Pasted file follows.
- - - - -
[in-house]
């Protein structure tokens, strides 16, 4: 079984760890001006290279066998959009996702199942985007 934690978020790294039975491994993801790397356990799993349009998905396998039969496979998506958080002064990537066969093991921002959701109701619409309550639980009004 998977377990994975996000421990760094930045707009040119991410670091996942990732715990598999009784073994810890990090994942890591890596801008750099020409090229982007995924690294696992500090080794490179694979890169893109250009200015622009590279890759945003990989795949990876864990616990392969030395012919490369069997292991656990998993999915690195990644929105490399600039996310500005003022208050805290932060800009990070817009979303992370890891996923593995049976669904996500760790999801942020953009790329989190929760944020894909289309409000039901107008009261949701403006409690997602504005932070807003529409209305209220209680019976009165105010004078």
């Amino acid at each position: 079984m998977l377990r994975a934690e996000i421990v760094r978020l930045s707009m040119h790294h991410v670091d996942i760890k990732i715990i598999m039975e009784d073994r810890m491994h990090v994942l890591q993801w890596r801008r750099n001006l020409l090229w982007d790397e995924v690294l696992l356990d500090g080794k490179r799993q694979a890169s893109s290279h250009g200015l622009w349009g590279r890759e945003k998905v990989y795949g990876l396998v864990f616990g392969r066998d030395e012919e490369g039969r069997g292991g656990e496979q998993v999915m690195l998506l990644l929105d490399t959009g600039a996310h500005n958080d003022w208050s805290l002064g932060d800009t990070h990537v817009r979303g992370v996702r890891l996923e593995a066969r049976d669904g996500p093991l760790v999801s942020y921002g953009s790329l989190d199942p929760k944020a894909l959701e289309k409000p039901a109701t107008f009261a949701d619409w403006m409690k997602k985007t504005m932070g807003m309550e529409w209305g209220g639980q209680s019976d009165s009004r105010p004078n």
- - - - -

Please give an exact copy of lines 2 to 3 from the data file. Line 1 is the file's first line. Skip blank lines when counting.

């Protein structure tokens, strides 16, 4: 079984760890001006290279066998959009996702199942985007 934690978020790294039975491994993801790397356990799993349009998905396998039969496979998506958080002064990537066969093991921002959701109701619409309550639980009004 998977377990994975996000421990760094930045707009040119991410670091996942990732715990598999009784073994810890990090994942890591890596801008750099020409090229982007995924690294696992500090080794490179694979890169893109250009200015622009590279890759945003990989795949990876864990616990392969030395012919490369069997292991656990998993999915690195990644929105490399600039996310500005003022208050805290932060800009990070817009979303992370890891996923593995049976669904996500760790999801942020953009790329989190929760944020894909289309409000039901107008009261949701403006409690997602504005932070807003529409209305209220209680019976009165105010004078």
């Amino acid at each position: 079984m998977l377990r994975a934690e996000i421990v760094r978020l930045s707009m040119h790294h991410v670091d996942i760890k990732i715990i598999m039975e009784d073994r810890m491994h990090v994942l890591q993801w890596r801008r750099n001006l020409l090229w982007d790397e995924v690294l696992l356990d500090g080794k490179r799993q694979a890169s893109s290279h250009g200015l622009w349009g590279r890759e945003k998905v990989y795949g990876l396998v864990f616990g392969r066998d030395e012919e490369g039969r069997g292991g656990e496979q998993v999915m690195l998506l990644l929105d490399t959009g600039a996310h500005n958080d003022w208050s805290l002064g932060d800009t990070h990537v817009r979303g992370v996702r890891l996923e593995a066969r049976d669904g996500p093991l760790v999801s942020y921002g953009s790329l989190d199942p929760k944020a894909l959701e289309k409000p039901a109701t107008f009261a949701d619409w403006m409690k997602k985007t504005m932070g807003m309550e529409w209305g209220g639980q209680s019976d009165s009004r105010p004078n």